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You might be one of only a handful of visitors on any given day at Shangri-Lao, an elephant sanctuary in the misty northern wilderness. (Ellen Himelfarb)
You might be one of only a handful of visitors on any given day at Shangri-Lao, an elephant sanctuary in the misty northern wilderness. (Ellen Himelfarb)

Lovely, languid Laos – but for how much longer before tourists take notice? Add to ...

You wouldn’t expect the guests to keep coming after the lights flickered out, white-knuckling it along the rickety bamboo footbridge over the Nam Khan River to the Dyen Sabai restaurant. But they poured in through the pitch dark: parents carrying children on their shoulders, students, shoeless travellers in Thai fisherman pants.

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As it turned out, Dyen Sabai was the perfect place to be at that moment in all Luang Prabang. Without the artificial light we could see across the river to the colonial town at dusk and the summit of Phousi Hill, plus the occasional longboat chugging along. The gentle chatter of our fellow diners swelled as they leaned on cushions by the low tables. The Beer Lao, impossibly cold, kept coming. And without the flickering light bulb above our table, the mosquitoes chose to leave us be.

Dyen Sabai is something of a right of passage for visitors to Luang Prabang. It ranks with waking at 5:30 a.m. to watch saffron-clad monks walk the palm-shaded streets to collect alms; or exploring the incense-clouded temples; or climbing Phousi. Sitting here, picking at plates of fresh vegetable rolls and sesame beef, I feel a sense of privilege. Not because this place is particularly grand – it isn’t – but because in five years, or even one, this way of life may be extinct.

The introduction of a private airline called Lao Central, plus the recent news that Lao Airlines is doubling its capacity and China Eastern has increased direct flights into the capital city of Vientiane, means Laos is about to be inundated with tourists from across Asia. The country’s No. 1 destination, the town of Luang Prabang, has been designated a UNESCO heritage site, so any new hotels and restaurants will likely spring up right here across the Nam Khan river.

Of course, Luang Prabang deserves to be noticed by its billion and a half neighbours. (Lest I sound smug, with two small children I’m clearly enjoying the early fruits of development.) Still, the town’s impossible beauty rides on its serenity, the ability of those monks (more than 1,000 in a town of 50,000) to carry out their spiritual routines away from flashbulbs. It depends on streets where bicycles outnumber cars, and a river on which boats rarely pass one another. The largest group to turn up in Luang Prabang these days is a dozen Aussies on the back of a pickup.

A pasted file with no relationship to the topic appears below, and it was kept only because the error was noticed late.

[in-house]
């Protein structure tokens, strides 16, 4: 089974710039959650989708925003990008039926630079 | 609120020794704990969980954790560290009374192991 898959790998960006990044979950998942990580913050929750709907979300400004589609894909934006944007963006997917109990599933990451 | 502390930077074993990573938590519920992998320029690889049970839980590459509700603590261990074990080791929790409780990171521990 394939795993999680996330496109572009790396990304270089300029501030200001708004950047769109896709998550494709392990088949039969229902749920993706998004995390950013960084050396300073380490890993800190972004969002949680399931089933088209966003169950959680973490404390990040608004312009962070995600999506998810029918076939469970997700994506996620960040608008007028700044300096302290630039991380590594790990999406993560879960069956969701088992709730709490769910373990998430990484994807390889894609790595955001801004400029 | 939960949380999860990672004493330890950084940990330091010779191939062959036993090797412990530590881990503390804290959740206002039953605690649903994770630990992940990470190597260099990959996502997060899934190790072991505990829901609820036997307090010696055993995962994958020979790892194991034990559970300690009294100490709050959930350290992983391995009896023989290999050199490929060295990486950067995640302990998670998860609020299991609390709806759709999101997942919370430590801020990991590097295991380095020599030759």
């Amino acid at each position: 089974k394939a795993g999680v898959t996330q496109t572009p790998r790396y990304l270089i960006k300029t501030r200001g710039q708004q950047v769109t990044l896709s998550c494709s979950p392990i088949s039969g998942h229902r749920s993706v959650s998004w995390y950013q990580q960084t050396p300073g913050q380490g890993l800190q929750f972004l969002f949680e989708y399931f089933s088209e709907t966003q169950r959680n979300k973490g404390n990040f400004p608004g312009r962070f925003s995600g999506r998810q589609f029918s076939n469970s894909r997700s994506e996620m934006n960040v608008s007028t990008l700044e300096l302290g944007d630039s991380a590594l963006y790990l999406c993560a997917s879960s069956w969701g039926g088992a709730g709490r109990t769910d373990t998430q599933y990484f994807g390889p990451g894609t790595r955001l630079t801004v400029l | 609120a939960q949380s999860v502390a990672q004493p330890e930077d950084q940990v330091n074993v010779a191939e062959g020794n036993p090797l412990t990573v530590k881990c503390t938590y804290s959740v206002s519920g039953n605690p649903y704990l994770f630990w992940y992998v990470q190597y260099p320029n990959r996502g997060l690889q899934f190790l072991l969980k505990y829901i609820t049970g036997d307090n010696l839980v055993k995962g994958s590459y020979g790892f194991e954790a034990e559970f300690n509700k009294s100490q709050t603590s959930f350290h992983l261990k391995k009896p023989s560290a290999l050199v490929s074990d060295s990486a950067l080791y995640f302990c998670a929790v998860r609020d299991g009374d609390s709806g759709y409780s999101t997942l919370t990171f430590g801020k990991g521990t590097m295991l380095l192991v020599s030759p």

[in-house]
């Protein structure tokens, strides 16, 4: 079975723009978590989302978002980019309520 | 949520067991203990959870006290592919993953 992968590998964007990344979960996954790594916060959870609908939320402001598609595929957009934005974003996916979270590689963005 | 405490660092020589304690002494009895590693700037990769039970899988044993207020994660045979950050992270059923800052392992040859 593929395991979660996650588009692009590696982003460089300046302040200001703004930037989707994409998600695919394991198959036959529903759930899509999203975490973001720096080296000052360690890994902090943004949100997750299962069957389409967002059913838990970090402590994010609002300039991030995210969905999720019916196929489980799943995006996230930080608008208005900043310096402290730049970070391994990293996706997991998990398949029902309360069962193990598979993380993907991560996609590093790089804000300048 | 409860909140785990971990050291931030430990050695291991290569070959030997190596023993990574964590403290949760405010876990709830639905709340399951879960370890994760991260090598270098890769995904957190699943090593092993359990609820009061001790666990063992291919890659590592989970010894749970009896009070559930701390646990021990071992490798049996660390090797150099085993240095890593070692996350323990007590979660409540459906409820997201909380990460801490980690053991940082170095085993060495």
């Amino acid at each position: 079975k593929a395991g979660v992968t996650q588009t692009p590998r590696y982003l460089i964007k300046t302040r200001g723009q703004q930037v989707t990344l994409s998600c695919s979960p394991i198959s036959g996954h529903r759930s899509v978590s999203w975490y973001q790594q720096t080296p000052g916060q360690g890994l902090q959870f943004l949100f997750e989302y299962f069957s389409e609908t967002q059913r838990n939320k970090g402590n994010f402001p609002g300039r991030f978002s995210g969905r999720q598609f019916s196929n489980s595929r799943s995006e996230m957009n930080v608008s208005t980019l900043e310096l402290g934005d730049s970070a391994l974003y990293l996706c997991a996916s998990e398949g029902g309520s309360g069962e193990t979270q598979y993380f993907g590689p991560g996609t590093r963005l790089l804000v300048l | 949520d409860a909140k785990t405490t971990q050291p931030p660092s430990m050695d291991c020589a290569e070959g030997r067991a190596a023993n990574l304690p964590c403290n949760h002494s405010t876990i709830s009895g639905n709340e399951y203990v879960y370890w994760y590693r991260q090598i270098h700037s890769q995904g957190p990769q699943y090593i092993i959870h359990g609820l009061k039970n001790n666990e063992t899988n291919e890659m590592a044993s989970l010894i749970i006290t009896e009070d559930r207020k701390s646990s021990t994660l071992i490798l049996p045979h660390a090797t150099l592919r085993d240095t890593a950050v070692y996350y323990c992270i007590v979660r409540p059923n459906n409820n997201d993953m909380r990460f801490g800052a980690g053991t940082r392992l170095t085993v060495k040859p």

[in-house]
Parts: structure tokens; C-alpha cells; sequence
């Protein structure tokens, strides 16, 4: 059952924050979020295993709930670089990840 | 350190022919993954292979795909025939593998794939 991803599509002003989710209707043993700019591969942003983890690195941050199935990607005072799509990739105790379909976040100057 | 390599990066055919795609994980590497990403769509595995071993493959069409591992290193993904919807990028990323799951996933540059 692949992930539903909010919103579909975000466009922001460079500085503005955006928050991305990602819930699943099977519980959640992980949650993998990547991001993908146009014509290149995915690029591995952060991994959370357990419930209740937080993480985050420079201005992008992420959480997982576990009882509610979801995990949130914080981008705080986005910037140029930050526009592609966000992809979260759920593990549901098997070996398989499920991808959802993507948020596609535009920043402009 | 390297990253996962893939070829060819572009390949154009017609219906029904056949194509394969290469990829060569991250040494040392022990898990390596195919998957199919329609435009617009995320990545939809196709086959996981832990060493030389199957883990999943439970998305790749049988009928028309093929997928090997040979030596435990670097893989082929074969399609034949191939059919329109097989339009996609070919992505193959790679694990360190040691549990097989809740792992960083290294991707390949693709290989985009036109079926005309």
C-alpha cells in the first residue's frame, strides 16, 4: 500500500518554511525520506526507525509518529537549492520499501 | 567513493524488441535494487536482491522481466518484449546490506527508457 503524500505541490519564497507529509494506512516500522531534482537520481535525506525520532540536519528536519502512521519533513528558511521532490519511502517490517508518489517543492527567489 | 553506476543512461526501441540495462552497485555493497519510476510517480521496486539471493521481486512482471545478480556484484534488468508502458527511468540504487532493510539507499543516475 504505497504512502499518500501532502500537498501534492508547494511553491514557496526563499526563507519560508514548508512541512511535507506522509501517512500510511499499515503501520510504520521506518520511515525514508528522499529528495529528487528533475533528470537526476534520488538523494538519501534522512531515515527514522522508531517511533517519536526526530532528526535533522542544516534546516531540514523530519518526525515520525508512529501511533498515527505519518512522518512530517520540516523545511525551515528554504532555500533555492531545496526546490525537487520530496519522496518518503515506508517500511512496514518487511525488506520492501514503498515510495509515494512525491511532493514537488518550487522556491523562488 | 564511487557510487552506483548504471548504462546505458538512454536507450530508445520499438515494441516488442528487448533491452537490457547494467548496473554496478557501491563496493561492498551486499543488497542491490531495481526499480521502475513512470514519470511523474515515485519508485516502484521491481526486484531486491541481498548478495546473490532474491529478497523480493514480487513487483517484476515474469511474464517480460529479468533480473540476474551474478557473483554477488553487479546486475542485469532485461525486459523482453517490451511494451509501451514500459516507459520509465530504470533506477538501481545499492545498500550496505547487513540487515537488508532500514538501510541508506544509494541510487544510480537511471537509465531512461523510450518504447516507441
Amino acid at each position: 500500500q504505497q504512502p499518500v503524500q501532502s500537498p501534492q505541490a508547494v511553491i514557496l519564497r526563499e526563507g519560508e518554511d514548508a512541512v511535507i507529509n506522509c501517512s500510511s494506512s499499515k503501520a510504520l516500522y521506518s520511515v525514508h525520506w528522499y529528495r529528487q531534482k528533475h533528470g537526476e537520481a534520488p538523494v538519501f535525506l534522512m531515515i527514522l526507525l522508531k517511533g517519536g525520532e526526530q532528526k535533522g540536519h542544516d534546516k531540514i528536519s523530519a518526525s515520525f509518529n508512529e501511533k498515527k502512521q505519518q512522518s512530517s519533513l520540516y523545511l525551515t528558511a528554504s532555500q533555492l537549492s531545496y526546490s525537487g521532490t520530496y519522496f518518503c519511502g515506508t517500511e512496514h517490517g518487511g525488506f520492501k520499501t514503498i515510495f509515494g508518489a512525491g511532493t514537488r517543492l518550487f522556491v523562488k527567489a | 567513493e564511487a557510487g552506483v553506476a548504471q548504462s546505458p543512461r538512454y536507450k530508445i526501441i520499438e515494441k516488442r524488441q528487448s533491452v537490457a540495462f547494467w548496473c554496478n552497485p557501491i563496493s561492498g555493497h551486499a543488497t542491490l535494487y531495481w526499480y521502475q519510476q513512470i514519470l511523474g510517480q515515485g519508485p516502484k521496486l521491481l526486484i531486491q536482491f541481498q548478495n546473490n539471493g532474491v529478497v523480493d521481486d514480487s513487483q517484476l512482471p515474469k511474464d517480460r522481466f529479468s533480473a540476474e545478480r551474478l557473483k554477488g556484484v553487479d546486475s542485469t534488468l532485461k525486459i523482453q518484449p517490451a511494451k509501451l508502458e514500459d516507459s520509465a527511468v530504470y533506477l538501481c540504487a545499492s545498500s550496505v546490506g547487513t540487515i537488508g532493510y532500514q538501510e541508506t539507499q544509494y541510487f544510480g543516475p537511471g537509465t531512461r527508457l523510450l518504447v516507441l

When we visited last year, the only way into Luang Prabang was by air from Hanoi, which itself took some getting to. So we were relieved to find, after settling in, that the pace was almost soporifically slow. The historic inns in the centre of town tend not to have pools, contributing to a swelter factor that only compounds the sluggish rhythm. You get up, pad to a shaded terrace, nibble on an egg, French bread and cantaloupe and nip at strong Laotian coffee (the northern hills are dotted with fair-trade growers).

Then you hit the few main streets of the old town. I’m not exaggerating when I say it took us most of our first day to progress eight or 10 blocks from the eastern reach of Khem Khong Boulevard, where the teak cottages of our hotel, the Mekong Riverview, climb up a berm fronting the river. There are that many things to see, to eat and to buy.

Fewer than 10 yards from the breakfast terrace is Luang Prabang’s most impressive Buddhist temple, Xieng Thong, or “Golden City,” which was the name of this town until it surrendered its capital designation to Vientiane in the 1500s. Xieng Thong is a complex of temples, shrines and monasteries with low ski-jump roofs and gilded reliefs. Inside you can tiptoe barefoot past kneeling monks and view centuries worth of religious artifacts, including a series of reclining Buddhas. And unlike in, say, Bangkok, where you’ll elbow past tour groups three deep even to glimpse the gilded relics, nobody else is around: a local father and his small daughter, perhaps. For now.

Already signs point to a changing tourism landscape. Sri Lankan hotelier Jetwing opened its first Laotian property last winter. Xieng Thong Palace is a cluster of five-star cottages facing a rare swimming pool that creeps around the property, so it’s never far from your verandah.

Then there’s the new generation of boutiques, schooled in the art of display and well connected among the weaving, silver-smithing and wood-carving artisans organized by European NGOs. Prices are aimed not at those Aussies in the truck, but rather at the expanding middle classes.

And between these shops are restaurants that serve fresh fish and sticky rice on banana leaves, coconut soups and spare ribs on terraces cooled by ceiling fans and icy fruit shakes.

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